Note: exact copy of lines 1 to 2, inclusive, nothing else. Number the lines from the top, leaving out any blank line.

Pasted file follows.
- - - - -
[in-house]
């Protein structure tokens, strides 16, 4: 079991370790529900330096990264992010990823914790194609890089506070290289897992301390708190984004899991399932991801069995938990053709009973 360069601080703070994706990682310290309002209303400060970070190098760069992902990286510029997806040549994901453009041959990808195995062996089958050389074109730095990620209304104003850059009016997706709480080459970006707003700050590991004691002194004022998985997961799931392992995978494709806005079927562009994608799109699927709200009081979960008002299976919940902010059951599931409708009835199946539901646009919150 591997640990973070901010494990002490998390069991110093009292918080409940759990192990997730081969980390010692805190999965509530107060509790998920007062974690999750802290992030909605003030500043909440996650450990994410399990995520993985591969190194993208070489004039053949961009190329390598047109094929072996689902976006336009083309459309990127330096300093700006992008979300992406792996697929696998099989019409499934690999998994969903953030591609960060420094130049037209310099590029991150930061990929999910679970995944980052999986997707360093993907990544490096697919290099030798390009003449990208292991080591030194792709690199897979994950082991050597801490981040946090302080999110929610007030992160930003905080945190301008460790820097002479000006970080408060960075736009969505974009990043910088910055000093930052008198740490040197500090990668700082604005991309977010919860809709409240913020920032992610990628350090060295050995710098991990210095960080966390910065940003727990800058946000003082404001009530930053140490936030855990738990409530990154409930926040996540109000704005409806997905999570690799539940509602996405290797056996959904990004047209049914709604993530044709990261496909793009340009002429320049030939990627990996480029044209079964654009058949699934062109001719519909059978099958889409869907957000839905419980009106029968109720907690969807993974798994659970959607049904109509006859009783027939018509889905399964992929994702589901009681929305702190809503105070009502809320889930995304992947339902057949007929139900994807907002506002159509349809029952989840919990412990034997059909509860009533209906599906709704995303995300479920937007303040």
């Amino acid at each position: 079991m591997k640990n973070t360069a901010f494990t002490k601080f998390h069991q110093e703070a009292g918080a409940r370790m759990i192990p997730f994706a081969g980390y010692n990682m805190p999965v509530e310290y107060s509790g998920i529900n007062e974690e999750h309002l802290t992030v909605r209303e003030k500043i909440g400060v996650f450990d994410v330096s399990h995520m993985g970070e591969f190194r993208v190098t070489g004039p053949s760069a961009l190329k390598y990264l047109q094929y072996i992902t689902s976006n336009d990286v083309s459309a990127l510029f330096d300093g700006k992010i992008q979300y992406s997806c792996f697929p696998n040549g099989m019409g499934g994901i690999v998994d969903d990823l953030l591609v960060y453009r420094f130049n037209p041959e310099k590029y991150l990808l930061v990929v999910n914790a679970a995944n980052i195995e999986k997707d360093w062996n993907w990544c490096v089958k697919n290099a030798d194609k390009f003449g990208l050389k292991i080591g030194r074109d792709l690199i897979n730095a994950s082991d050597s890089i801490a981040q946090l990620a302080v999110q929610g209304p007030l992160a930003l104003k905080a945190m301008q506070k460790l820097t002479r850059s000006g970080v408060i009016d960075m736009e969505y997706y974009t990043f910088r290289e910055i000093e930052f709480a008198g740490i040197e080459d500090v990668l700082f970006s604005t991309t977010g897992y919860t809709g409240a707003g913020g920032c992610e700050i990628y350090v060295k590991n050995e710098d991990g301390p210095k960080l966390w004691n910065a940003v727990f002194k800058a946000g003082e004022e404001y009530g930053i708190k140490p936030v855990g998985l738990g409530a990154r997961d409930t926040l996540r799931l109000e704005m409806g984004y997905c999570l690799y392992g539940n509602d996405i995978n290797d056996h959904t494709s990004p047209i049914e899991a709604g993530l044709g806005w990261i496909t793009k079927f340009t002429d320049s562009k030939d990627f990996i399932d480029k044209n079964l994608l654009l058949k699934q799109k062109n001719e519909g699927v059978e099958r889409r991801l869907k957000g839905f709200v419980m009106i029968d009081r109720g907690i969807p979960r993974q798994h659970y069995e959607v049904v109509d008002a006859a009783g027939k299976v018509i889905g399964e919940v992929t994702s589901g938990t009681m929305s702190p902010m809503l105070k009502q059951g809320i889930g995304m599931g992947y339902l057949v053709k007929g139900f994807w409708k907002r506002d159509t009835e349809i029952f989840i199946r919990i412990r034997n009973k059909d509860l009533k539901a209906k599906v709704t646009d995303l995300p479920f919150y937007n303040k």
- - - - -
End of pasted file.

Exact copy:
[in-house]
């Protein structure tokens, strides 16, 4: 079991370790529900330096990264992010990823914790194609890089506070290289897992301390708190984004899991399932991801069995938990053709009973 360069601080703070994706990682310290309002209303400060970070190098760069992902990286510029997806040549994901453009041959990808195995062996089958050389074109730095990620209304104003850059009016997706709480080459970006707003700050590991004691002194004022998985997961799931392992995978494709806005079927562009994608799109699927709200009081979960008002299976919940902010059951599931409708009835199946539901646009919150 591997640990973070901010494990002490998390069991110093009292918080409940759990192990997730081969980390010692805190999965509530107060509790998920007062974690999750802290992030909605003030500043909440996650450990994410399990995520993985591969190194993208070489004039053949961009190329390598047109094929072996689902976006336009083309459309990127330096300093700006992008979300992406792996697929696998099989019409499934690999998994969903953030591609960060420094130049037209310099590029991150930061990929999910679970995944980052999986997707360093993907990544490096697919290099030798390009003449990208292991080591030194792709690199897979994950082991050597801490981040946090302080999110929610007030992160930003905080945190301008460790820097002479000006970080408060960075736009969505974009990043910088910055000093930052008198740490040197500090990668700082604005991309977010919860809709409240913020920032992610990628350090060295050995710098991990210095960080966390910065940003727990800058946000003082404001009530930053140490936030855990738990409530990154409930926040996540109000704005409806997905999570690799539940509602996405290797056996959904990004047209049914709604993530044709990261496909793009340009002429320049030939990627990996480029044209079964654009058949699934062109001719519909059978099958889409869907957000839905419980009106029968109720907690969807993974798994659970959607049904109509006859009783027939018509889905399964992929994702589901009681929305702190809503105070009502809320889930995304992947339902057949007929139900994807907002506002159509349809029952989840919990412990034997059909509860009533209906599906709704995303995300479920937007303040």